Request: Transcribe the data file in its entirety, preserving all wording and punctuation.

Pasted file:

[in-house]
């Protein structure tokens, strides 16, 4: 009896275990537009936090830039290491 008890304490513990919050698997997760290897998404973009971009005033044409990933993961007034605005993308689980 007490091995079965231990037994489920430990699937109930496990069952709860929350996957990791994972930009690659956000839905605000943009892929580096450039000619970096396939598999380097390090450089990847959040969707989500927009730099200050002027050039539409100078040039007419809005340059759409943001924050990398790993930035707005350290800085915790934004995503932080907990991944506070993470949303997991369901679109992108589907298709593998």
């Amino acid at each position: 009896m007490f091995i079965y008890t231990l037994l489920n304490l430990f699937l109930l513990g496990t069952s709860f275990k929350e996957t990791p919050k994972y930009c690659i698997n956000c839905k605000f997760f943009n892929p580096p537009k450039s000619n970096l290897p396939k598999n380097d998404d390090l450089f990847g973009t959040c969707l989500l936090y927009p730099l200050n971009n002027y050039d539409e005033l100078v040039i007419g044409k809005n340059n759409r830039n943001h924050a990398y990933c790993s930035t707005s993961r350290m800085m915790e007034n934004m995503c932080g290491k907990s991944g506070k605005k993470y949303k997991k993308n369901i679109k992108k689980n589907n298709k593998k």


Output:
[in-house]
């Protein structure tokens, strides 16, 4: 009896275990537009936090830039290491 008890304490513990919050698997997760290897998404973009971009005033044409990933993961007034605005993308689980 007490091995079965231990037994489920430990699937109930496990069952709860929350996957990791994972930009690659956000839905605000943009892929580096450039000619970096396939598999380097390090450089990847959040969707989500927009730099200050002027050039539409100078040039007419809005340059759409943001924050990398790993930035707005350290800085915790934004995503932080907990991944506070993470949303997991369901679109992108589907298709593998």
């Amino acid at each position: 009896m007490f091995i079965y008890t231990l037994l489920n304490l430990f699937l109930l513990g496990t069952s709860f275990k929350e996957t990791p919050k994972y930009c690659i698997n956000c839905k605000f997760f943009n892929p580096p537009k450039s000619n970096l290897p396939k598999n380097d998404d390090l450089f990847g973009t959040c969707l989500l936090y927009p730099l200050n971009n002027y050039d539409e005033l100078v040039i007419g044409k809005n340059n759409r830039n943001h924050a990398y990933c790993s930035t707005s993961r350290m800085m915790e007034n934004m995503c932080g290491k907990s991944g506070k605005k993470y949303k997991k993308n369901i679109k992108k689980n589907n298709k593998k």